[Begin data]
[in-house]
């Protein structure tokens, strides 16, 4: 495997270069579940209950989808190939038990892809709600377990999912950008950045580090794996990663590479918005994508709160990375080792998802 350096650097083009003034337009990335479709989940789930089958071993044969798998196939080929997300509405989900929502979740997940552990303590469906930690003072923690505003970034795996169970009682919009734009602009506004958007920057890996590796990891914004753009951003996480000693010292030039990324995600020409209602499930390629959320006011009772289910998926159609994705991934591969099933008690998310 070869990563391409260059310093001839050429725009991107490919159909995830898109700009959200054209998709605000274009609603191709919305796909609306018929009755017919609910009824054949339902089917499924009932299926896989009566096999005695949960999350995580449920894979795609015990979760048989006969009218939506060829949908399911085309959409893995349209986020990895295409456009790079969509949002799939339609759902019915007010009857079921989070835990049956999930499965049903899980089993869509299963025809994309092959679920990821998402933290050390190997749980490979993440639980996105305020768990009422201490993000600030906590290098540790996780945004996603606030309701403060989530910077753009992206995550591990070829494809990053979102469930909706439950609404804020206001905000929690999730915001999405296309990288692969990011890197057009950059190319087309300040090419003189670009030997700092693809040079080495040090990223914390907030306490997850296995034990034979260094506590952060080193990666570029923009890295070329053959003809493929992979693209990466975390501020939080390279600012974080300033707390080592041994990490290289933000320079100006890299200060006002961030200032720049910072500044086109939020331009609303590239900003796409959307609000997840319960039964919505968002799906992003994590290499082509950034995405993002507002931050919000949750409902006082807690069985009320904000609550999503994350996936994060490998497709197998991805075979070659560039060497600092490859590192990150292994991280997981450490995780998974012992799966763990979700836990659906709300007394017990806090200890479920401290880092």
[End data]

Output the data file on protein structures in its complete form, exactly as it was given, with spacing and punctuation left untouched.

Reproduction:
[in-house]
């Protein structure tokens, strides 16, 4: 495997270069579940209950989808190939038990892809709600377990999912950008950045580090794996990663590479918005994508709160990375080792998802 350096650097083009003034337009990335479709989940789930089958071993044969798998196939080929997300509405989900929502979740997940552990303590469906930690003072923690505003970034795996169970009682919009734009602009506004958007920057890996590796990891914004753009951003996480000693010292030039990324995600020409209602499930390629959320006011009772289910998926159609994705991934591969099933008690998310 070869990563391409260059310093001839050429725009991107490919159909995830898109700009959200054209998709605000274009609603191709919305796909609306018929009755017919609910009824054949339902089917499924009932299926896989009566096999005695949960999350995580449920894979795609015990979760048989006969009218939506060829949908399911085309959409893995349209986020990895295409456009790079969509949002799939339609759902019915007010009857079921989070835990049956999930499965049903899980089993869509299963025809994309092959679920990821998402933290050390190997749980490979993440639980996105305020768990009422201490993000600030906590290098540790996780945004996603606030309701403060989530910077753009992206995550591990070829494809990053979102469930909706439950609404804020206001905000929690999730915001999405296309990288692969990011890197057009950059190319087309300040090419003189670009030997700092693809040079080495040090990223914390907030306490997850296995034990034979260094506590952060080193990666570029923009890295070329053959003809493929992979693209990466975390501020939080390279600012974080300033707390080592041994990490290289933000320079100006890299200060006002961030200032720049910072500044086109939020331009609303590239900003796409959307609000997840319960039964919505968002799906992003994590290499082509950034995405993002507002931050919000949750409902006082807690069985009320904000609550999503994350996936994060490998497709197998991805075979070659560039060497600092490859590192990150292994991280997981450490995780998974012992799966763990979700836990659906709300007394017990806090200890479920401290880092």